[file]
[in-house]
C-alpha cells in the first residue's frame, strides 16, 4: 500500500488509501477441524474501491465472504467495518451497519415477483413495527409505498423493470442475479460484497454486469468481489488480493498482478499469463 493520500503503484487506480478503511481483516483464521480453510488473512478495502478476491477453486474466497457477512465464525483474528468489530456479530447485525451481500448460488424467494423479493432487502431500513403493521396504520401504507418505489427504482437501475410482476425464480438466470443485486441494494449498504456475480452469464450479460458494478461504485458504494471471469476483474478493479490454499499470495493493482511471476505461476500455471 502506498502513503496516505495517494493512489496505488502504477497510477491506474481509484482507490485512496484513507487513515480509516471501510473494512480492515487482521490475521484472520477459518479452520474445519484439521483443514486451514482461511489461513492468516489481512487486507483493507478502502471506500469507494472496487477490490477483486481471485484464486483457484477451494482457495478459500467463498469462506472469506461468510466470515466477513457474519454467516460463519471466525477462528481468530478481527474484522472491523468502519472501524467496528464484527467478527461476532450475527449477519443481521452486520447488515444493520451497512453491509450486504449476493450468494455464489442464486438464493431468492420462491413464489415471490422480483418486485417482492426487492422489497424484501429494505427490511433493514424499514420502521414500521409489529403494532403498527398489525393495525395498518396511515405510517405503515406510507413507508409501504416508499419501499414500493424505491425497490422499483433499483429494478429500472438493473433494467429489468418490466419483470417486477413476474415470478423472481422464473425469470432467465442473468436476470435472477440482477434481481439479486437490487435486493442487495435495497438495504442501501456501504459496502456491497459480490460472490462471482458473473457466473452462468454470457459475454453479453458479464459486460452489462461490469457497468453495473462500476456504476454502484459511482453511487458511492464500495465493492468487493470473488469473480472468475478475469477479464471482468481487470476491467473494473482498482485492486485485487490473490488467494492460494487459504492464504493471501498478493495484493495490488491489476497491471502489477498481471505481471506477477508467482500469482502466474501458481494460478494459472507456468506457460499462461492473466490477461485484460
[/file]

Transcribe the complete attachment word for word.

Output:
[in-house]
C-alpha cells in the first residue's frame, strides 16, 4: 500500500488509501477441524474501491465472504467495518451497519415477483413495527409505498423493470442475479460484497454486469468481489488480493498482478499469463 493520500503503484487506480478503511481483516483464521480453510488473512478495502478476491477453486474466497457477512465464525483474528468489530456479530447485525451481500448460488424467494423479493432487502431500513403493521396504520401504507418505489427504482437501475410482476425464480438466470443485486441494494449498504456475480452469464450479460458494478461504485458504494471471469476483474478493479490454499499470495493493482511471476505461476500455471 502506498502513503496516505495517494493512489496505488502504477497510477491506474481509484482507490485512496484513507487513515480509516471501510473494512480492515487482521490475521484472520477459518479452520474445519484439521483443514486451514482461511489461513492468516489481512487486507483493507478502502471506500469507494472496487477490490477483486481471485484464486483457484477451494482457495478459500467463498469462506472469506461468510466470515466477513457474519454467516460463519471466525477462528481468530478481527474484522472491523468502519472501524467496528464484527467478527461476532450475527449477519443481521452486520447488515444493520451497512453491509450486504449476493450468494455464489442464486438464493431468492420462491413464489415471490422480483418486485417482492426487492422489497424484501429494505427490511433493514424499514420502521414500521409489529403494532403498527398489525393495525395498518396511515405510517405503515406510507413507508409501504416508499419501499414500493424505491425497490422499483433499483429494478429500472438493473433494467429489468418490466419483470417486477413476474415470478423472481422464473425469470432467465442473468436476470435472477440482477434481481439479486437490487435486493442487495435495497438495504442501501456501504459496502456491497459480490460472490462471482458473473457466473452462468454470457459475454453479453458479464459486460452489462461490469457497468453495473462500476456504476454502484459511482453511487458511492464500495465493492468487493470473488469473480472468475478475469477479464471482468481487470476491467473494473482498482485492486485485487490473490488467494492460494487459504492464504493471501498478493495484493495490488491489476497491471502489477498481471505481471506477477508467482500469482502466474501458481494460478494459472507456468506457460499462461492473466490477461485484460